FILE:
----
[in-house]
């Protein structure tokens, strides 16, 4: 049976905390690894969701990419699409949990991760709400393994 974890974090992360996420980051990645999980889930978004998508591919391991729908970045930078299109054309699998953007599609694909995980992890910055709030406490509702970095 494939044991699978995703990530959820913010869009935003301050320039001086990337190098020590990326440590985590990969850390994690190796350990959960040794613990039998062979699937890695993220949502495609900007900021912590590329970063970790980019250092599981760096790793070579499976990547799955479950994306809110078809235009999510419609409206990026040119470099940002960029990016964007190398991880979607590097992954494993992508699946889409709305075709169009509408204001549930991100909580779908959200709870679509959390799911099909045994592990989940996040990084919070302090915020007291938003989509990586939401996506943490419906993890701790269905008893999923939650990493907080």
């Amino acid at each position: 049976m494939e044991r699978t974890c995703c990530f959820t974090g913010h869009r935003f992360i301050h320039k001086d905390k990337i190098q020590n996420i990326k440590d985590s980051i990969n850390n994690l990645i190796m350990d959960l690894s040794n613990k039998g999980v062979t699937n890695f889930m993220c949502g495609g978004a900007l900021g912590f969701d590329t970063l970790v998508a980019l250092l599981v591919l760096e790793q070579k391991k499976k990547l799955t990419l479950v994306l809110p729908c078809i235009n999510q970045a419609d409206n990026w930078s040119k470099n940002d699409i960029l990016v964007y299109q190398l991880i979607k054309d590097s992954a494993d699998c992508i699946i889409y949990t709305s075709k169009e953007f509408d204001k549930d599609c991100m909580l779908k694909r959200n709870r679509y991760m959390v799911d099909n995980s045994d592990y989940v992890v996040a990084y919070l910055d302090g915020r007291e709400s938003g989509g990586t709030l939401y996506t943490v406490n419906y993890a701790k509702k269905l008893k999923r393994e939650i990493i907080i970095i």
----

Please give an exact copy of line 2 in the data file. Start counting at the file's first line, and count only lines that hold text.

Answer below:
């Protein structure tokens, strides 16, 4: 049976905390690894969701990419699409949990991760709400393994 974890974090992360996420980051990645999980889930978004998508591919391991729908970045930078299109054309699998953007599609694909995980992890910055709030406490509702970095 494939044991699978995703990530959820913010869009935003301050320039001086990337190098020590990326440590985590990969850390994690190796350990959960040794613990039998062979699937890695993220949502495609900007900021912590590329970063970790980019250092599981760096790793070579499976990547799955479950994306809110078809235009999510419609409206990026040119470099940002960029990016964007190398991880979607590097992954494993992508699946889409709305075709169009509408204001549930991100909580779908959200709870679509959390799911099909045994592990989940996040990084919070302090915020007291938003989509990586939401996506943490419906993890701790269905008893999923939650990493907080």